I don't need you, Chris Bianco.
I don't need your pizzeria and your pies with charming names. I don't need your house-smoked mozzarella or peppery arugula or fennel sausage or fruity olive oil, and I especially don't need your bubbly, toothsome crust made with spring water from the streams that babble beside Mount Vesuvius. I am so over you.
Here's how it unfolded. Thursday. We arrive at Pizzeria Bianco at 5:10. We get a spot in the parking lot, which is a minor miracle since there are only 14 of them. There's a short line of people in front of the restaurant - 8 or 9 - waiting to give their names to the hostess. Five reasonable minutes later, I give her my name. She couldn't have been cuter or nicer. I have good, uplifting feelings already (the fact that I listened to a Jesus rock station on the way there, which touted itself as "positive, encouraging KLUV" may have contributed to the I-love-everyone vibe).
But then she delivers the poison: you're looking at a 3 hour wait, she says. You can leave as long as you check in by phone every hour. Go do some errands. Go see a movie.
I walk back to deliver the news. Before the last sentence clears my mouth, my husband says, "I'm not waiting 3 hours for pizza." But I'm way ahead of him.
"Of course you're not! So here's the plan." When it comes to problem solving, my brain is Usain Bolt fast if I want something bad.
"I'll come back tomorrow at 3:15 and put our names in. Then I'll drive back to the hotel and get you guys. By the time we get back to the restaurant, we'll just make the 5:00 seating. And I won't put anyone through crazy wait times." Agreed. But also perturbed because an hour has just been wasted in the car, Jesus rock or no Jesus rock.
After I devise the plan, I spend the next 24 hours going over it in my head. Incessantly. Obsessively. I have trouble falling asleep.
Friday. I drop my family off at Cracker Jax Fun Park at 3:00. My husband and son have decided to forego their Wiseguys (wood roasted onion, house smoked mozzarella, fennel sausage) for 18 holes. So it's just me and my daughter, who is too young to understand how insane this really is.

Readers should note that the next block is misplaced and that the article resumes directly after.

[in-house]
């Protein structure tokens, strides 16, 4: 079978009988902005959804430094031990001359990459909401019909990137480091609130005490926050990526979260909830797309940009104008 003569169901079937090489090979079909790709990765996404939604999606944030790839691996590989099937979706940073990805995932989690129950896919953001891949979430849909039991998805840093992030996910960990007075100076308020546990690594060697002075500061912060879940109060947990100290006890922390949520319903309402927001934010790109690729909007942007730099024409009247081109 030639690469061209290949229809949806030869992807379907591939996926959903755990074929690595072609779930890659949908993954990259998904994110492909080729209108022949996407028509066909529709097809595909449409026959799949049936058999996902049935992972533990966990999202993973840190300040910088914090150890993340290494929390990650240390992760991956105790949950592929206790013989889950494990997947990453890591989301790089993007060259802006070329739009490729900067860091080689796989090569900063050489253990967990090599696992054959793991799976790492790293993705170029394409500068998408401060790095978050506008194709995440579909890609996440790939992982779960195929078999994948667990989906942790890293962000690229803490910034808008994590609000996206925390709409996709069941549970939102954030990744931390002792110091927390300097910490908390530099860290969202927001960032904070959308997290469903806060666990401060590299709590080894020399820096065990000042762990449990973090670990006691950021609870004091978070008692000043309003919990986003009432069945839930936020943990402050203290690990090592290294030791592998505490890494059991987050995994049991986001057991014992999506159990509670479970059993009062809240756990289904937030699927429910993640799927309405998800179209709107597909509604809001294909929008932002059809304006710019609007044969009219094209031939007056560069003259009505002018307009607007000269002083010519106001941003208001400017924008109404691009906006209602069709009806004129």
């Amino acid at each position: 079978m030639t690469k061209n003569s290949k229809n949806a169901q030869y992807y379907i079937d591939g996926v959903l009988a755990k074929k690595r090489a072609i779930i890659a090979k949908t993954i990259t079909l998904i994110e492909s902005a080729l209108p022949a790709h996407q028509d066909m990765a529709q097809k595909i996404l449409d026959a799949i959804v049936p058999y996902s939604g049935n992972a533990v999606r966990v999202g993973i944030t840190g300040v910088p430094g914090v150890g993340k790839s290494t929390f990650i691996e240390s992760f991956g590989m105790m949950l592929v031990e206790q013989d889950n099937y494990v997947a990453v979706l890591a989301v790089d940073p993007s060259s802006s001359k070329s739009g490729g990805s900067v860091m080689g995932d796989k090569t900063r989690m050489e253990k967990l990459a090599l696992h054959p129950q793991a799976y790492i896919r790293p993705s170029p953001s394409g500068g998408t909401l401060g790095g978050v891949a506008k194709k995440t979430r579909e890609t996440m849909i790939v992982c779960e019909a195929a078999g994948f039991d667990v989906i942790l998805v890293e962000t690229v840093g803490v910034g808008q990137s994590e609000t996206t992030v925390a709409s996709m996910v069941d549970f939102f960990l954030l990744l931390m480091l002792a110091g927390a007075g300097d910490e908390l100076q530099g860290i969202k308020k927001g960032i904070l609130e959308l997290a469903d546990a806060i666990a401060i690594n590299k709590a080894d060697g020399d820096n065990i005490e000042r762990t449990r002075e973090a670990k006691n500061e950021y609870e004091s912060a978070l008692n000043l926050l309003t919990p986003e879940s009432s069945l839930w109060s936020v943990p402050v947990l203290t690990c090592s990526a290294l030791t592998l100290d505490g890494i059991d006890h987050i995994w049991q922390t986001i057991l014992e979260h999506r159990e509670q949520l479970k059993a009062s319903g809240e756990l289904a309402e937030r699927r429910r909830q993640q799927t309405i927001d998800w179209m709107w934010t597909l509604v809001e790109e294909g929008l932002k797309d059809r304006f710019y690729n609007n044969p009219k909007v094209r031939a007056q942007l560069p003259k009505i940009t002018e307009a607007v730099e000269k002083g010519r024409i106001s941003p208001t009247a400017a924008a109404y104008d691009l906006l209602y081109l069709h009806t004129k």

I drive back to Pizzeria Bianco by myself, convinced my plan will work. When I get there at 3:35, there are about 30 people waiting, not in lines, but milling around in the courtyard area. I double park and walk up to the door. The plan is to get my name on the list, then head back to Cracker Jax. But no one's there to take names. My plan is starting to unravel, I just don't know it yet.
In a perfect world, I would have stayed and waited. I stood for hours waiting for The Who and The Stones to arrive. I could stand here for a few hours for a Sonny Boy (tomato sauce, fresh mozzarella, salami, gaeta olives). But my husband's tee time is at 4:30 and I have to chauffeur them from Cracker Jax to the golf course before heading back for my perfect market salad, a few slices of the best pizza in the world and a beer to wash it all down.
With positive, encouraging KLUV as my co-pilot, I do all the necessary pick-ups and drop-offs and head back to Pizzeria Bianco, daughter in tow. I have now spent two hours driving back and forth and have accomplished nothing.
As soon as I see the line, I am only slightly discouraged. It's about 100 people long, and now definitely a line. The restaurant hasn't opened yet, and they're still not taking names. It's 4:45.
Finally, at a few moments past 5:00, the door opens and that cute, nice hostess comes out. The people at the front of the line start filing in. I can feel their anticipation at claiming the elusive prize. I'm also listening to some native Phoenicians behind me telling some visiting Minnesotans how the wait is so worth it. SO worth it. It is so worth it.
Time passes. 30 minutes. 35. 40. The line is creeping forward as the hostess happily takes names. My daughter is a little bleary-eyed but she's entertaining herself with the games on my cel phone. We're still at least 20 people back from officially becoming members of the seriously disturbed group that would wait 4 hours for a pizza.
A different hostess, this one obviously the enforcer, comes our way. She yells in a frank tone she's probably become accustomed to.
"Just to let you all know, the wait for the people at the front of the line is now 4 hours!"
So that means for us, 20 people back, it could be 4 1/2 hours. Or even 5. And that's not including the 45 minutes I've already stood there, shifting my weight back and forth. Or the 2 hours I've zigzagged across the Arizona highway system today. Not to mention the one hour yesterday in the car when I had to listen to some woman on KLUV talk about how she cried when she met Jesus.
And so my relationship with Pizzeria Bianco ended. It wasn't emotional; it just was. We ended up finding another pizza place, Grimaldi's. They played Connie Francis and Frank Sinatra, and had parmesan cheese shakers on the red and white checkered tablecloths.
When I asked my daughter how she liked her pizza, she said, "It almost made me cry." So it goes with pizza.